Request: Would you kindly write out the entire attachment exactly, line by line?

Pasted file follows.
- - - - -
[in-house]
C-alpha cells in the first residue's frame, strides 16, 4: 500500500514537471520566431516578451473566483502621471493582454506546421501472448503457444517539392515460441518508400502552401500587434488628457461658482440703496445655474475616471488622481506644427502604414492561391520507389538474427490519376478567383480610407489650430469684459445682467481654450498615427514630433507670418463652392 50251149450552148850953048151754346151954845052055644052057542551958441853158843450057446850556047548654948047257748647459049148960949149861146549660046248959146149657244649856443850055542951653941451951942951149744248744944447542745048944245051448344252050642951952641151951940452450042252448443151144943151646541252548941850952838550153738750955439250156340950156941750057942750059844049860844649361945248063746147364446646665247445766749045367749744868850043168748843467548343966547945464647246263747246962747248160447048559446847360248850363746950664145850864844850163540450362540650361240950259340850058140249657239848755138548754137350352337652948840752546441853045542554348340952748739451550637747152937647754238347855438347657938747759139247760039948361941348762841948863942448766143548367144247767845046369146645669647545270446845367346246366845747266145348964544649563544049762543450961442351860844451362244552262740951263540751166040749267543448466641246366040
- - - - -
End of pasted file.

[in-house]
C-alpha cells in the first residue's frame, strides 16, 4: 500500500514537471520566431516578451473566483502621471493582454506546421501472448503457444517539392515460441518508400502552401500587434488628457461658482440703496445655474475616471488622481506644427502604414492561391520507389538474427490519376478567383480610407489650430469684459445682467481654450498615427514630433507670418463652392 50251149450552148850953048151754346151954845052055644052057542551958441853158843450057446850556047548654948047257748647459049148960949149861146549660046248959146149657244649856443850055542951653941451951942951149744248744944447542745048944245051448344252050642951952641151951940452450042252448443151144943151646541252548941850952838550153738750955439250156340950156941750057942750059844049860844649361945248063746147364446646665247445766749045367749744868850043168748843467548343966547945464647246263747246962747248160447048559446847360248850363746950664145850864844850163540450362540650361240950259340850058140249657239848755138548754137350352337652948840752546441853045542554348340952748739451550637747152937647754238347855438347657938747759139247760039948361941348762841948863942448766143548367144247767845046369146645669647545270446845367346246366845747266145348964544649563544049762543450961442351860844451362244552262740951263540751166040749267543448466641246366040